Near Blacksburg in York County, South Carolina — The American South (South Atlantic)
Major William Chronicle
— Oct. 7, 1780 —
Major William Chronicle
Oct. 7, 1780
Erected 1930 by Major Willian Chronicle Chaper D.A.R.
Topics and series. This historical marker is listed in these topic lists: Patriots & Patriotism • War, US Revolutionary. In addition, it is included in the Daughters of the American Revolution series list. A significant historical year for this entry is 1780.
Location. 35° 8.632′ N, 81° 22.723′ W. Marker is near Blacksburg, South Carolina, in York County. Marker can be reached from Park Road, on the right when traveling east. Located along a 1.5 mile walking trail around the Kings Mountain Battlefield. Touch for map. Marker is at or near this postal address: 2625 Park Road, Blacksburg SC 29702, United States of America. Touch for directions.
Other nearby markers. At least 10 other markers are within walking distance of this marker. Local Boys & Spies (a few steps from this marker); Sacred to the Memory Monument (a few steps from this marker); Col. Frederick Hambright (within shouting distance of this marker); Major Ferguson Falls (about 400 feet away, measured in a direct line); Col. Ferguson Fell (about 400 feet Major Winston's (about 400 feet away); Colonel Patrick Ferguson Memorial (about 400 feet away); Lieutenant Colonel James Hawthorn (about 600 feet away); Fighting in a Forest Primeval (about 600 feet away); Tighten the Noose (about 700 feet away). Touch for a list and map of all markers in Blacksburg.
Also see . . .
1. Kings Mountain National Military Park (U.S. National Park Service). Thomas Jefferson called it "The turn of the tide of success." (Submitted on April 2, 2009, by Craig Swain of Leesburg, Virginia.)
2. Kings Mountain National Military Park, Historic Resource Study, National Park Service. (Submitted on September 10, 2019.)
1. Major William Chronicle
Major William Chronicle, the soldier and martyr to the cause of liberty at Kings Mountain, was born in the south eastern part of Lincoln county (now Gaston) about 1755. His mother was first married to a Mr. McKee in Pennsylvania, who afterwards removed to North Carolina and settled in Mecklenburg county. By this marriage she had one son, James McKee, a soldier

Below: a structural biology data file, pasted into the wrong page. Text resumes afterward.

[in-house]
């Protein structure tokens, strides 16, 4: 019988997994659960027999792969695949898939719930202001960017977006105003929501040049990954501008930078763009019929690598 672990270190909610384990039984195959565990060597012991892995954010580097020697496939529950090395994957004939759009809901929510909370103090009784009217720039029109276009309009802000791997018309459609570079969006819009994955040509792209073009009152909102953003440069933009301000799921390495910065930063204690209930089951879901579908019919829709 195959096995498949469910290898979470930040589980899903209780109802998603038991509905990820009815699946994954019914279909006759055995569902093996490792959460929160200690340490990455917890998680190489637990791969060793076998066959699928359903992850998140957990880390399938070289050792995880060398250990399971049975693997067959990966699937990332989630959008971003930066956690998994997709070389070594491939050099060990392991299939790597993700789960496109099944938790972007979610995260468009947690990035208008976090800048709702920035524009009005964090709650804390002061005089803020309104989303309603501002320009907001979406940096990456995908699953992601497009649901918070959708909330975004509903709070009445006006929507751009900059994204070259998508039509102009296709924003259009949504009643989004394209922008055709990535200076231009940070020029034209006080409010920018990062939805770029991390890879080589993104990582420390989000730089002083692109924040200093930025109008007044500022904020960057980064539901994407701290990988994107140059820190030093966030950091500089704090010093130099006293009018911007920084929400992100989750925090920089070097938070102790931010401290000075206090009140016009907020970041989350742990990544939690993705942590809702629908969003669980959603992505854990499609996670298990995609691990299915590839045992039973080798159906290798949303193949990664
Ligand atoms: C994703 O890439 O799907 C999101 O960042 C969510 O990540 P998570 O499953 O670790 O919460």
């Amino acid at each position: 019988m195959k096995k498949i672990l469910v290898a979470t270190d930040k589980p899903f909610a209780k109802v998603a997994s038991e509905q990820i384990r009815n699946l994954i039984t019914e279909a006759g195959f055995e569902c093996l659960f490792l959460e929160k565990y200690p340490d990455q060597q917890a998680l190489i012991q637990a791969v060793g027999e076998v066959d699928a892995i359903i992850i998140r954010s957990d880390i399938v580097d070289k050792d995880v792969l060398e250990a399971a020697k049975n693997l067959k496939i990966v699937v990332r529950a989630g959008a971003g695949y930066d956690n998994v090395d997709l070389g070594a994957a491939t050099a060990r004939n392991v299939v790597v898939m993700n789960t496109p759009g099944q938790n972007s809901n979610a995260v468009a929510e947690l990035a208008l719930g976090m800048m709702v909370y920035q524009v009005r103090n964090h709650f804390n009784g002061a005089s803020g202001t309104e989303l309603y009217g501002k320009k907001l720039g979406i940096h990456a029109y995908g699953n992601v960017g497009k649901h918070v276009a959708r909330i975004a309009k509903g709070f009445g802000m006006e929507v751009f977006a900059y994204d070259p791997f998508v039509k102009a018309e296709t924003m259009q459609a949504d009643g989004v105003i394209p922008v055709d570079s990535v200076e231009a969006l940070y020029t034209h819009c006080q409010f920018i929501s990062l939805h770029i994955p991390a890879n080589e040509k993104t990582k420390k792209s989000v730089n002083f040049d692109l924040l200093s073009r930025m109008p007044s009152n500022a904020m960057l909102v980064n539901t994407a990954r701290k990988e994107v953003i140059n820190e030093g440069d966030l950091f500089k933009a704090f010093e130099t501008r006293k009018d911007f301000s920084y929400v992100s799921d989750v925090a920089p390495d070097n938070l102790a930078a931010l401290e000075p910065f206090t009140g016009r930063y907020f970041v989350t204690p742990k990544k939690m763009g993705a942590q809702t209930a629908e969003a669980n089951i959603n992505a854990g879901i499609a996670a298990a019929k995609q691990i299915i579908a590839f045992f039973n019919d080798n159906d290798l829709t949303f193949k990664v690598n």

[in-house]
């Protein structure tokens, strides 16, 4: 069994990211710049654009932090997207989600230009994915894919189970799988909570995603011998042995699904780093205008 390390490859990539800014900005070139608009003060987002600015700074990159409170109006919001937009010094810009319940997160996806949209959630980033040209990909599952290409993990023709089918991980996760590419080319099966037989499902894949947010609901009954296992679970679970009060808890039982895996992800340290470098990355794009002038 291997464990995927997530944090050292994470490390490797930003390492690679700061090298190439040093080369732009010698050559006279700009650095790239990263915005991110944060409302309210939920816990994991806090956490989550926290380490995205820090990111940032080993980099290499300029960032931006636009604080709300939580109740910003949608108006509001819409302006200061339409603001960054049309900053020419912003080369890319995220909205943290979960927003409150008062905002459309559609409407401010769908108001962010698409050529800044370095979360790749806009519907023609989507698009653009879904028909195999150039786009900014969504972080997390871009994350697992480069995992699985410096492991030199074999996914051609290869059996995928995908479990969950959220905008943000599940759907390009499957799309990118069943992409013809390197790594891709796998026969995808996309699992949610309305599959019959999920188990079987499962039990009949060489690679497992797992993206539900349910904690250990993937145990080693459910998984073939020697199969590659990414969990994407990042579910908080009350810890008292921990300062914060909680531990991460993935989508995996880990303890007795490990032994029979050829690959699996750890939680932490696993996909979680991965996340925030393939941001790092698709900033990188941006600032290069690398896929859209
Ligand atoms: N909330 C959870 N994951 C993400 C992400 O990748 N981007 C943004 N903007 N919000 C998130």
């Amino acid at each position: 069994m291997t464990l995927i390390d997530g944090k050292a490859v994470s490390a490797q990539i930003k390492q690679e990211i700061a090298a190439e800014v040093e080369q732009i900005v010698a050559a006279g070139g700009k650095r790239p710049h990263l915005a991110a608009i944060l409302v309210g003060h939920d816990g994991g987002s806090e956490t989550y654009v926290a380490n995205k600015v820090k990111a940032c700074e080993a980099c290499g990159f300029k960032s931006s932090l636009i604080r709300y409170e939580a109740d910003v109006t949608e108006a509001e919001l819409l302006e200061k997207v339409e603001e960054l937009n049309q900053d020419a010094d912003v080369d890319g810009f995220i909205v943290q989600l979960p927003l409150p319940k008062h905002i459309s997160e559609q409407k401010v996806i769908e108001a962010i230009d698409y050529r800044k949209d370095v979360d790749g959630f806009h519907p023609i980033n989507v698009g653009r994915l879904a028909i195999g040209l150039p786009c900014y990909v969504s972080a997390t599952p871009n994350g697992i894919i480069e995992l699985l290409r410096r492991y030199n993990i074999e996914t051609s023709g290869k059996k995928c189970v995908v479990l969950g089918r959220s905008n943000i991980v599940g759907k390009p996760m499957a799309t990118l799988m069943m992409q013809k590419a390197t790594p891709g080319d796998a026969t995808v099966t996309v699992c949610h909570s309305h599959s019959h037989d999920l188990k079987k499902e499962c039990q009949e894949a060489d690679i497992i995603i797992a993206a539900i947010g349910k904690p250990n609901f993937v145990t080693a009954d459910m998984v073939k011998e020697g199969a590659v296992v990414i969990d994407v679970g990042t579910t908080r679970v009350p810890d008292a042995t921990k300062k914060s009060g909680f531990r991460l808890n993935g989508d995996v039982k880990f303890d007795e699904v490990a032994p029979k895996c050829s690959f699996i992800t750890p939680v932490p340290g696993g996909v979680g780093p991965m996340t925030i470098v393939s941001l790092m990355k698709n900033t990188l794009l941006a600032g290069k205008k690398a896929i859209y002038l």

Major Chronicle's first service was performed as Captain of a company at Purysburg in South Carolina. Early in the fall of 1780, a regiment was raised in Lincoln county, over which Col. William Graham was appointed Colonel; Frederick Hambrite, Lieut. Colonel, and William Chronicle, Major. It is well known that Col. Graham, on account of severe sickness in his
This patriotic appeal was not given in vain. It nerved evey man for the contest. Onward his brave boys steadily moved forward, Major Chronicle in the advance, and approached within gun-shot of the British forces. Just at this time, a few sharp shooters of the enemy discharged their pieces, and retreated. The brave Chronicle fell mortally wounded, receiving a fatal ball in the breast. Almost at the same time, Capt. John Mattocks and Lieutenants William Rabb and John Boyd, also fell. Major Chronicle was only about twenty-five years old at the time of his death. The late Capt. Samuel Caldwell and his brother William, were both in this battle. William Caldwell brought home Major Chronicle's horse; his sword and spurs passed into the hands of his half brother,
— Submitted September 11, 2010, by Brian Scott of Anderson, South Carolina.
Credits. This page was last revised on February 22, 2021. It was originally submitted on April 1, 2009, by Stanley and Terrie Howard of Greer, South Carolina. This page has been viewed 1,099 times since then and 18 times this year. Photos: 1. submitted on August 6, 2010, by Bill Coughlin of Woodland Park, New Jersey. 2, 3, 4. submitted on April 1, 2009, by Stanley and Terrie Howard of Greer, South Carolina. 5. submitted on September 11, 2010, by Brian Scott of Anderson, South Carolina. 6. submitted on September 13, 2015, by Brandon Fletcher of Chattanooga, Tennessee. 7, 8. submitted on September 11, 2010, by Brian Scott of Anderson, South Carolina. • Craig Swain was the editor who published this page.